photography tips for dslr beginners As I mentioned before, photography is all about the play of light, so you need the best kind to take a good picture. The best time to shoot outdoors is not during the afternoon when the sun is harsh and everywhere and the shadows are sharp, but during the early morn or evening hours when light is much softer and you find some delicious mid tones and subtle shadows. This is normally referred to as the Golden Hour. In other settings, you will get fairly nice shots if you find subjects with a lot of contrast. Uniform light can get a bit boring and contrast usually helps spice things up a bit.

Mind The Rule Of Thirds

When framing a shot, composition is extremely important. Your subject should not look awkward in the frame; any amount of good light can’t fix that. The best way to place your subject is using the rule of thirds, which basically places your subject a little to the side in the right or left 1/3rd of the frame instead of dead centre or too close to the edges. With anything as subjective, there are exceptions, but for starters, this rules works well in achieving a good composition.

Don’t Be Afraid To Make Mistakes

The biggest killer of creativity is fear, and you need to eliminate this from the equation. You will definitely make mistakes as a beginner and this is only natural; embrace it. Mistakes are how you learn in photography. You take a bad picture, you look at it, you point out your mistakes and figure out a way to fix them, counter them, or compensate for them. That’s how the professionals learn to take awesome pictures, by establishing where they stand and working up from there.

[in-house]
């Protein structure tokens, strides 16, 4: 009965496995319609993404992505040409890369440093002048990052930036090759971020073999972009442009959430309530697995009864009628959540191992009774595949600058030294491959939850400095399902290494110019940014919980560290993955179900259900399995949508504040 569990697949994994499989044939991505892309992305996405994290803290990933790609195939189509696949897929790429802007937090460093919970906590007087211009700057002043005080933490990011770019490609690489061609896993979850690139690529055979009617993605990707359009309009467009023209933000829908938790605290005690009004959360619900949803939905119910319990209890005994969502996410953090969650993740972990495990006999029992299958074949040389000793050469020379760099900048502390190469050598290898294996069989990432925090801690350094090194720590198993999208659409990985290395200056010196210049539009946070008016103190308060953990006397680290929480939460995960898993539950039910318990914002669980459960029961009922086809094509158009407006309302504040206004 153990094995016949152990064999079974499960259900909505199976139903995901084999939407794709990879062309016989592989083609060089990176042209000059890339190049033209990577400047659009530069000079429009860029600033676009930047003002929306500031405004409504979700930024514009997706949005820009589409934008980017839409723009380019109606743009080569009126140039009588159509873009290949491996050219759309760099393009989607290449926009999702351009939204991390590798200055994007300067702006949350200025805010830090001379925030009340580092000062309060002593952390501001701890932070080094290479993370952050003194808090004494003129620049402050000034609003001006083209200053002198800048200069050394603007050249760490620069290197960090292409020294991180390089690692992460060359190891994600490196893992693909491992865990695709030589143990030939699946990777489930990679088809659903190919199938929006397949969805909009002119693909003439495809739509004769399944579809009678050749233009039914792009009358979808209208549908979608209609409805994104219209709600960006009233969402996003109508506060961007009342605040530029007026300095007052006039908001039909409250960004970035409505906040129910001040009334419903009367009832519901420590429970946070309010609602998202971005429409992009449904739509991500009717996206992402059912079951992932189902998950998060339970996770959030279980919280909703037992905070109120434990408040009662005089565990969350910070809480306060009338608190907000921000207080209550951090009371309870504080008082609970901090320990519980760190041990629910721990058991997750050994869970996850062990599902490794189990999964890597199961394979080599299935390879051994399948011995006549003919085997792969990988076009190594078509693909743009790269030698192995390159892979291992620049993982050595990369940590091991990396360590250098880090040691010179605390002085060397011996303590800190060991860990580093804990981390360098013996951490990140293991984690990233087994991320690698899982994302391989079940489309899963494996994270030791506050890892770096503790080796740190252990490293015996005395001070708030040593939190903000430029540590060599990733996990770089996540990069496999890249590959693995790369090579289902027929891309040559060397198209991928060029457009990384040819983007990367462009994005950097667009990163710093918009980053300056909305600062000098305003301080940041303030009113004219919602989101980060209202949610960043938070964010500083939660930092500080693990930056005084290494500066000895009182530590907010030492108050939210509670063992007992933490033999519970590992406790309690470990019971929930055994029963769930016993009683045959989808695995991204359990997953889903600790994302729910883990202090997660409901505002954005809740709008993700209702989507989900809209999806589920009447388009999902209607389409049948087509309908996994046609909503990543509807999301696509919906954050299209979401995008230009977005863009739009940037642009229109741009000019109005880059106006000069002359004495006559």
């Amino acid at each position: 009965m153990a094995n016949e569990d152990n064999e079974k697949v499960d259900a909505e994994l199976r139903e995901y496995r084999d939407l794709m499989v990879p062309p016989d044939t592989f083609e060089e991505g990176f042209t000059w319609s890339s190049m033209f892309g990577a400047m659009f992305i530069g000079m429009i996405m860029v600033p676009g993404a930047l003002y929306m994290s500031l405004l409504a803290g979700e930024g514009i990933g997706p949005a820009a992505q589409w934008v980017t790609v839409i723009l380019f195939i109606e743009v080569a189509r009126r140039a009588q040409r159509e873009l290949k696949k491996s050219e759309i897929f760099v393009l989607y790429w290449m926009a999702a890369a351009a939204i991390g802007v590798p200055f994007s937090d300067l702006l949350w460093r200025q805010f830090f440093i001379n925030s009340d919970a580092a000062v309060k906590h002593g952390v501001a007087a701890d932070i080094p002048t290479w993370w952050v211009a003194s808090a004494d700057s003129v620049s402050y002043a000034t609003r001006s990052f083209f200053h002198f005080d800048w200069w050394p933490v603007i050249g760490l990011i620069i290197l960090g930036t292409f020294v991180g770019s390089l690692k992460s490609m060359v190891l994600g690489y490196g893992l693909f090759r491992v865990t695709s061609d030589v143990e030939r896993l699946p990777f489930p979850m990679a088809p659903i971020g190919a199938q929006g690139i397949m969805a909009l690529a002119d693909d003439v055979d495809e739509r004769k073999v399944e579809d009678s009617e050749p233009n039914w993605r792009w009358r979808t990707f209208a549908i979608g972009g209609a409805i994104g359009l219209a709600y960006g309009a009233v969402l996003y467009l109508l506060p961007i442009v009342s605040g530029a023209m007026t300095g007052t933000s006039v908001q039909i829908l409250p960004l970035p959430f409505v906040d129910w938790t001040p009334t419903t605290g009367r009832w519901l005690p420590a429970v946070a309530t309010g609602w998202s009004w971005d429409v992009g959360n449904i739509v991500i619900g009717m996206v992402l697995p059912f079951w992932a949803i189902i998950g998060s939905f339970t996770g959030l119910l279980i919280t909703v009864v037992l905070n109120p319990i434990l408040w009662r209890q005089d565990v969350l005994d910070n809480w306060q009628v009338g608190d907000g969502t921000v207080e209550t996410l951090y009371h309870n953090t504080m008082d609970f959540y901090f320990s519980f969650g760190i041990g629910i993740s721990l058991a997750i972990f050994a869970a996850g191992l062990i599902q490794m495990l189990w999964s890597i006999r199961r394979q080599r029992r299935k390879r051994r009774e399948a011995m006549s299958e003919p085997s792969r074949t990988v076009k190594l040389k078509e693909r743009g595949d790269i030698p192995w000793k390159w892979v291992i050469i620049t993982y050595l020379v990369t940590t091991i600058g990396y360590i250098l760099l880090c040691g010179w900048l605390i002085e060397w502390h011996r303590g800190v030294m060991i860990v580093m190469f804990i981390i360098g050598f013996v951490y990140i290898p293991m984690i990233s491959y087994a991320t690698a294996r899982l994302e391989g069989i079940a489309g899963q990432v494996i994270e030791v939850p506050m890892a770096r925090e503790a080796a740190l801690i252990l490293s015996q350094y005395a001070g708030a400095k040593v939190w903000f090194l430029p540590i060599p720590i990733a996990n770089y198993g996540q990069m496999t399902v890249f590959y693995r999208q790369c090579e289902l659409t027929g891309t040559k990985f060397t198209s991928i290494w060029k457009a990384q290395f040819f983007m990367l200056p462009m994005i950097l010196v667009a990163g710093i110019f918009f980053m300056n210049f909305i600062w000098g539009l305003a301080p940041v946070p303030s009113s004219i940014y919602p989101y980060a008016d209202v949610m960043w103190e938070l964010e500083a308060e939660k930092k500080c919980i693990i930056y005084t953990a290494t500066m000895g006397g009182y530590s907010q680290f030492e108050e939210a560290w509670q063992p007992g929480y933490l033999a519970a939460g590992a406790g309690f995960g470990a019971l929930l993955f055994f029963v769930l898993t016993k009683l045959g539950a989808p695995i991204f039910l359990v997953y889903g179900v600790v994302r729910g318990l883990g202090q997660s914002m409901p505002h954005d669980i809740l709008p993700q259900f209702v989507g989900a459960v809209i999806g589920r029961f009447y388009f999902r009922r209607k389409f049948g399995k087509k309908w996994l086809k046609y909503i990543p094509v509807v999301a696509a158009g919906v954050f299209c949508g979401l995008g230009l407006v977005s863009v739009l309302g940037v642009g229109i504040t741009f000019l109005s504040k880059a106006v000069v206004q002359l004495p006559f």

Learn A Few Post-Processing Tricks

Post-processing is to digital what developing is to film. For those who aren’t familiar with film development, it is half the fun (and work). Image editing and enhancement does not mean fixing your mistakes, it means adding affects that bring out the strengths and enhance your image to make it look much better and more professional. Here you can play around with your photograph, manipulate it and add a bunch of affects. Digital photography gives you so much freedom and options in post-processing that you could produce multiple versions of the same image within a few minutes and with ease, and this is definitely something you should start dabbling in from the start.

Shooting with DSLRs is a lot of fun, and it is much simpler than it looks. You can always play around with the various functions and settings of your camera and get great pictures, but for learning purposes and to get the most out of your camera in the long run, you should try out some of the manual functions and delve into its inner workings. Plus, you need to remember this is a tool after all, you are the photographer and you should have enough control over your medium to not be dependent on it. A great DSLR helps but is not a necessity to get quality photos, and with these tips, you will be able to hone your skills and use the equipment you have to its fullest.

Robert Alexander
 

A camera geek and freelance photographer, Robert (Aka "Rob" or "Bob") spends way too much time examining the finer points of cameras.